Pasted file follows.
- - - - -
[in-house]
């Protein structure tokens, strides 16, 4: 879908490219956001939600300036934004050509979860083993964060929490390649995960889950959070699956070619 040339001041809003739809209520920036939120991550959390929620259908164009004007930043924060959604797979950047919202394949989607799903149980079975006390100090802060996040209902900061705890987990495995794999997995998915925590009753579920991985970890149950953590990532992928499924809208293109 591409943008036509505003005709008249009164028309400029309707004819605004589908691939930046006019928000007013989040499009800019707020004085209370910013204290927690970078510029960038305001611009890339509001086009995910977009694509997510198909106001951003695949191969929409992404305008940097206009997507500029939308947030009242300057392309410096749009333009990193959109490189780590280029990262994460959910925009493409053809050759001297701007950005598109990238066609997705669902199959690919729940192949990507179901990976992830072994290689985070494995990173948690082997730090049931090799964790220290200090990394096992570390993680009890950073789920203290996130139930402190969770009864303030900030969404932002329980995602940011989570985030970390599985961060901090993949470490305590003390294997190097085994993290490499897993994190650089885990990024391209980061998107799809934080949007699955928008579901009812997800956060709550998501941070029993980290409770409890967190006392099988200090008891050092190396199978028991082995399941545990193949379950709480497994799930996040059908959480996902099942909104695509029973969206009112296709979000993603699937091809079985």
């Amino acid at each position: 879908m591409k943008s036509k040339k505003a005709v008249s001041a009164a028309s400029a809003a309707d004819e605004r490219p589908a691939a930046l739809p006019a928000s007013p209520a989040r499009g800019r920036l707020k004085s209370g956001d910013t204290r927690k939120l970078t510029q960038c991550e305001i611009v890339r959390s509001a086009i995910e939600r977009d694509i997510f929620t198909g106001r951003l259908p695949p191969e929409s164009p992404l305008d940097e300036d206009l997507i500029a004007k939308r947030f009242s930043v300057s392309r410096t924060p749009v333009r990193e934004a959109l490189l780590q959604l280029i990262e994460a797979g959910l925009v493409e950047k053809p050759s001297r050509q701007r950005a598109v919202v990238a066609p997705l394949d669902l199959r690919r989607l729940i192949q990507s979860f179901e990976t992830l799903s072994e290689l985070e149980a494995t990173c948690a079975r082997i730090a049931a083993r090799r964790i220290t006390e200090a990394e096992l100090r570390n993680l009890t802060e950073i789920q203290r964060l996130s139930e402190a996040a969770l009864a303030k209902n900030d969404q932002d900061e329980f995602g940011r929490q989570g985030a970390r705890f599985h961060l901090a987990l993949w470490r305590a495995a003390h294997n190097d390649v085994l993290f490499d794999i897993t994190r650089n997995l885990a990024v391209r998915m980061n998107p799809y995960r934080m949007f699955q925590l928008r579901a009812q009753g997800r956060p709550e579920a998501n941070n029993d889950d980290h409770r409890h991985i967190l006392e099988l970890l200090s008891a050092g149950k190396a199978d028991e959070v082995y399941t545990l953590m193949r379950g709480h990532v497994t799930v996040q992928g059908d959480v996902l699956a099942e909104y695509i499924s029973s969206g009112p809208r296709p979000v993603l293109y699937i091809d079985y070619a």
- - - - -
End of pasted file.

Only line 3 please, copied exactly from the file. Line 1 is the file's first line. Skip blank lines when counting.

């Amino acid at each position: 879908m591409k943008s036509k040339k505003a005709v008249s001041a009164a028309s400029a809003a309707d004819e605004r490219p589908a691939a930046l739809p006019a928000s007013p209520a989040r499009g800019r920036l707020k004085s209370g956001d910013t204290r927690k939120l970078t510029q960038c991550e305001i611009v890339r959390s509001a086009i995910e939600r977009d694509i997510f929620t198909g106001r951003l259908p695949p191969e929409s164009p992404l305008d940097e300036d206009l997507i500029a004007k939308r947030f009242s930043v300057s392309r410096t924060p749009v333009r990193e934004a959109l490189l780590q959604l280029i990262e994460a797979g959910l925009v493409e950047k053809p050759s001297r050509q701007r950005a598109v919202v990238a066609p997705l394949d669902l199959r690919r989607l729940i192949q990507s979860f179901e990976t992830l799903s072994e290689l985070e149980a494995t990173c948690a079975r082997i730090a049931a083993r090799r964790i220290t006390e200090a990394e096992l100090r570390n993680l009890t802060e950073i789920q203290r964060l996130s139930e402190a996040a969770l009864a303030k209902n900030d969404q932002d900061e329980f995602g940011r929490q989570g985030a970390r705890f599985h961060l901090a987990l993949w470490r305590a495995a003390h294997n190097d390649v085994l993290f490499d794999i897993t994190r650089n997995l885990a990024v391209r998915m980061n998107p799809y995960r934080m949007f699955q925590l928008r579901a009812q009753g997800r956060p709550e579920a998501n941070n029993d889950d980290h409770r409890h991985i967190l006392e099988l970890l200090s008891a050092g149950k190396a199978d028991e959070v082995y399941t545990l953590m193949r379950g709480h990532v497994t799930v996040q992928g059908d959480v996902l699956a099942e909104y695509i499924s029973s969206g009112p809208r296709p979000v993603l293109y699937i091809d079985y070619a």